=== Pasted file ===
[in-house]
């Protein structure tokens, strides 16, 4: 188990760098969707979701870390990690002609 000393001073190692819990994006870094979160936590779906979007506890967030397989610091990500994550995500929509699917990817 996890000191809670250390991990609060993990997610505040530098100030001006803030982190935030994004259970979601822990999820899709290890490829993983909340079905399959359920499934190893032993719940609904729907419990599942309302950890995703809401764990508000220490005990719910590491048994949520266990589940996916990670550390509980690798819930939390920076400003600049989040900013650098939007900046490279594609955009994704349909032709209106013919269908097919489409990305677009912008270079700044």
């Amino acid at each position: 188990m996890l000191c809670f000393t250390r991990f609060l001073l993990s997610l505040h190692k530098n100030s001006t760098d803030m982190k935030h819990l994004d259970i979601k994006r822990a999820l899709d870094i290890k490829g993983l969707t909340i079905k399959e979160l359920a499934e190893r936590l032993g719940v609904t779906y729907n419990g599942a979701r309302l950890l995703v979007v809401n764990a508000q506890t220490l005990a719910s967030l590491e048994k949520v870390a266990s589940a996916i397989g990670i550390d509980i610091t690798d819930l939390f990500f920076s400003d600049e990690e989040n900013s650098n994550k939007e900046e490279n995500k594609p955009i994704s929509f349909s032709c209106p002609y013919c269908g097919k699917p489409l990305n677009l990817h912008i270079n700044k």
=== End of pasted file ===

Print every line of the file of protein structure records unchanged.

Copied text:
[in-house]
């Protein structure tokens, strides 16, 4: 188990760098969707979701870390990690002609 000393001073190692819990994006870094979160936590779906979007506890967030397989610091990500994550995500929509699917990817 996890000191809670250390991990609060993990997610505040530098100030001006803030982190935030994004259970979601822990999820899709290890490829993983909340079905399959359920499934190893032993719940609904729907419990599942309302950890995703809401764990508000220490005990719910590491048994949520266990589940996916990670550390509980690798819930939390920076400003600049989040900013650098939007900046490279594609955009994704349909032709209106013919269908097919489409990305677009912008270079700044």
């Amino acid at each position: 188990m996890l000191c809670f000393t250390r991990f609060l001073l993990s997610l505040h190692k530098n100030s001006t760098d803030m982190k935030h819990l994004d259970i979601k994006r822990a999820l899709d870094i290890k490829g993983l969707t909340i079905k399959e979160l359920a499934e190893r936590l032993g719940v609904t779906y729907n419990g599942a979701r309302l950890l995703v979007v809401n764990a508000q506890t220490l005990a719910s967030l590491e048994k949520v870390a266990s589940a996916i397989g990670i550390d509980i610091t690798d819930l939390f990500f920076s400003d600049e990690e989040n900013s650098n994550k939007e900046e490279n995500k594609p955009i994704s929509f349909s032709c209106p002609y013919c269908g097919k699917p489409l990305n677009l990817h912008i270079n700044k």